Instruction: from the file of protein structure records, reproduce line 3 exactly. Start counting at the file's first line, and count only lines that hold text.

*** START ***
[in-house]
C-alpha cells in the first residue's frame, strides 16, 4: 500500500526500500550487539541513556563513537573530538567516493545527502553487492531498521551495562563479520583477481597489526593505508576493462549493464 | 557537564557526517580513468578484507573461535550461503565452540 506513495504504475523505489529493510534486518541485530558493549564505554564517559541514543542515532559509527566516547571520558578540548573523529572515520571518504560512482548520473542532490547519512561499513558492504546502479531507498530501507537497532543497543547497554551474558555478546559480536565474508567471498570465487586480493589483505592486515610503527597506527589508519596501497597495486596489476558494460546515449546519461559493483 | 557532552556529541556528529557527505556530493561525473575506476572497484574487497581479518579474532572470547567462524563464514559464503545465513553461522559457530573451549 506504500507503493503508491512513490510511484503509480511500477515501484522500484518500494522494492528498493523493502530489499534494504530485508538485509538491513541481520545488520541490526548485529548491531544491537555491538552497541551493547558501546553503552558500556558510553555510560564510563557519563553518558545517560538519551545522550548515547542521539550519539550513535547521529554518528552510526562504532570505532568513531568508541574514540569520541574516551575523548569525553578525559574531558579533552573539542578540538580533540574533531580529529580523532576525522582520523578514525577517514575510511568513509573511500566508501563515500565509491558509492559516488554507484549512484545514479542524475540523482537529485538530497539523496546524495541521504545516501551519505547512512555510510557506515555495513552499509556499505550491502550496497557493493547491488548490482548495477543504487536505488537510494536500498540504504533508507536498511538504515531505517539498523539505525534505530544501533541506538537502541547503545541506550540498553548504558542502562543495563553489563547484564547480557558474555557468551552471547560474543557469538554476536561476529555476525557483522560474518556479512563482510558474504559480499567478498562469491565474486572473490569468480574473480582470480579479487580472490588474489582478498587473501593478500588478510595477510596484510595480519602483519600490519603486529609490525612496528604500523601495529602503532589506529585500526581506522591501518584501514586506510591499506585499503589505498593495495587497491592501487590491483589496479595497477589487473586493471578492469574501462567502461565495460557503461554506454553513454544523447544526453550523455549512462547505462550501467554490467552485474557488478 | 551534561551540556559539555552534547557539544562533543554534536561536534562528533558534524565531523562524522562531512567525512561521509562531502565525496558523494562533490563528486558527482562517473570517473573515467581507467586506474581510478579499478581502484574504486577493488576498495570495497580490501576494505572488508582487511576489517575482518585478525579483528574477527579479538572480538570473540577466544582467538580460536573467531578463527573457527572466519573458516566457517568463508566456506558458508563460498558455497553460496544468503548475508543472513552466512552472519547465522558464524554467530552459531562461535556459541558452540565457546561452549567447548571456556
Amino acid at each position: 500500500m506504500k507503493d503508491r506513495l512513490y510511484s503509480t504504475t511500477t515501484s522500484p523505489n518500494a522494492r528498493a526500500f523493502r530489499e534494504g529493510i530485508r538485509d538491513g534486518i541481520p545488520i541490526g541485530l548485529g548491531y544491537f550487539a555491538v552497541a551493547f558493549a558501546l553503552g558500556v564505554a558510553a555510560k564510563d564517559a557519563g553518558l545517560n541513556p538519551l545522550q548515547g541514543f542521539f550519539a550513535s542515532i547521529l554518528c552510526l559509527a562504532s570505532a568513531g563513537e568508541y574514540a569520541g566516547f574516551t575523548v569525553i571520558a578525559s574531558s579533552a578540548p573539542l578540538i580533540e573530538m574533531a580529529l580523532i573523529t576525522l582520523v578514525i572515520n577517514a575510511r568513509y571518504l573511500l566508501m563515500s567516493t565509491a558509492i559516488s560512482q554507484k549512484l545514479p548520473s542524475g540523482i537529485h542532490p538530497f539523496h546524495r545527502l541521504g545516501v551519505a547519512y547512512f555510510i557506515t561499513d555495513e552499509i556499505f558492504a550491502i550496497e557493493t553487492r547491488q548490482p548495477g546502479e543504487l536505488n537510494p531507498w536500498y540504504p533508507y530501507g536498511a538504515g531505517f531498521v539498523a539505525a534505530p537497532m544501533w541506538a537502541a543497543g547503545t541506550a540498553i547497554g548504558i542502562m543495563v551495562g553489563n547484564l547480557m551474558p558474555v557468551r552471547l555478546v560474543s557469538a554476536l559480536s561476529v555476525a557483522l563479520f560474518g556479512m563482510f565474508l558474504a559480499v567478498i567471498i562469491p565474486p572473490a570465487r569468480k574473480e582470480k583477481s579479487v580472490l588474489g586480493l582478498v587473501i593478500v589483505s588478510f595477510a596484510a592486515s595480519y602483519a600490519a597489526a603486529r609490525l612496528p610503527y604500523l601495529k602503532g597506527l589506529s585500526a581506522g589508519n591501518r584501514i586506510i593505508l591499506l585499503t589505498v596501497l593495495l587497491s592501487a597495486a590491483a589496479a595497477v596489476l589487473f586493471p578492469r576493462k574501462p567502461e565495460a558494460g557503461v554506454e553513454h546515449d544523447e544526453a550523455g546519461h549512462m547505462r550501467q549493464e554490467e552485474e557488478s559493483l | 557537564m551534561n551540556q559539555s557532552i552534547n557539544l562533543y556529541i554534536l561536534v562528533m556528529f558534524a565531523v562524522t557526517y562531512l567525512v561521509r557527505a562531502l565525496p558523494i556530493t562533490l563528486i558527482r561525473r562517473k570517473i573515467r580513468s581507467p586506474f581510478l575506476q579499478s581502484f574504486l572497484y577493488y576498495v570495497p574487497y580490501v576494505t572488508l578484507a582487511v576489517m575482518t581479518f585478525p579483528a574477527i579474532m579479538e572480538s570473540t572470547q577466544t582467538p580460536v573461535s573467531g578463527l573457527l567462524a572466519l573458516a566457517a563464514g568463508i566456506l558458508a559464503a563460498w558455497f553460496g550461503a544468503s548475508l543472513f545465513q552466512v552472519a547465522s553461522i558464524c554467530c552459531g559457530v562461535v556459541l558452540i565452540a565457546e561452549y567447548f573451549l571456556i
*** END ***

Amino acid at each position: 500500500m506504500k507503493d503508491r506513495l512513490y510511484s503509480t504504475t511500477t515501484s522500484p523505489n518500494a522494492r528498493a526500500f523493502r530489499e534494504g529493510i530485508r538485509d538491513g534486518i541481520p545488520i541490526g541485530l548485529g548491531y544491537f550487539a555491538v552497541a551493547f558493549a558501546l553503552g558500556v564505554a558510553a555510560k564510563d564517559a557519563g553518558l545517560n541513556p538519551l545522550q548515547g541514543f542521539f550519539a550513535s542515532i547521529l554518528c552510526l559509527a562504532s570505532a568513531g563513537e568508541y574514540a569520541g566516547f574516551t575523548v569525553i571520558a578525559s574531558s579533552a578540548p573539542l578540538i580533540e573530538m574533531a580529529l580523532i573523529t576525522l582520523v578514525i572515520n577517514a575510511r568513509y571518504l573511500l566508501m563515500s567516493t565509491a558509492i559516488s560512482q554507484k549512484l545514479p548520473s542524475g540523482i537529485h542532490p538530497f539523496h546524495r545527502l541521504g545516501v551519505a547519512y547512512f555510510i557506515t561499513d555495513e552499509i556499505f558492504a550491502i550496497e557493493t553487492r547491488q548490482p548495477g546502479e543504487l536505488n537510494p531507498w536500498y540504504p533508507y530501507g536498511a538504515g531505517f531498521v539498523a539505525a534505530p537497532m544501533w541506538a537502541a543497543g547503545t541506550a540498553i547497554g548504558i542502562m543495563v551495562g553489563n547484564l547480557m551474558p558474555v557468551r552471547l555478546v560474543s557469538a554476536l559480536s561476529v555476525a557483522l563479520f560474518g556479512m563482510f565474508l558474504a559480499v567478498i567471498i562469491p565474486p572473490a570465487r569468480k574473480e582470480k583477481s579479487v580472490l588474489g586480493l582478498v587473501i593478500v589483505s588478510f595477510a596484510a592486515s595480519y602483519a600490519a597489526a603486529r609490525l612496528p610503527y604500523l601495529k602503532g597506527l589506529s585500526a581506522g589508519n591501518r584501514i586506510i593505508l591499506l585499503t589505498v596501497l593495495l587497491s592501487a597495486a590491483a589496479a595497477v596489476l589487473f586493471p578492469r576493462k574501462p567502461e565495460a558494460g557503461v554506454e553513454h546515449d544523447e544526453a550523455g546519461h549512462m547505462r550501467q549493464e554490467e552485474e557488478s559493483l | 557537564m551534561n551540556q559539555s557532552i552534547n557539544l562533543y556529541i554534536l561536534v562528533m556528529f558534524a565531523v562524522t557526517y562531512l567525512v561521509r557527505a562531502l565525496p558523494i556530493t562533490l563528486i558527482r561525473r562517473k570517473i573515467r580513468s581507467p586506474f581510478l575506476q579499478s581502484f574504486l572497484y577493488y576498495v570495497p574487497y580490501v576494505t572488508l578484507a582487511v576489517m575482518t581479518f585478525p579483528a574477527i579474532m579479538e572480538s570473540t572470547q577466544t582467538p580460536v573461535s573467531g578463527l573457527l567462524a572466519l573458516a566457517a563464514g568463508i566456506l558458508a559464503a563460498w558455497f553460496g550461503a544468503s548475508l543472513f545465513q552466512v552472519a547465522s553461522i558464524c554467530c552459531g559457530v562461535v556459541l558452540i565452540a565457546e561452549y567447548f573451549l571456556i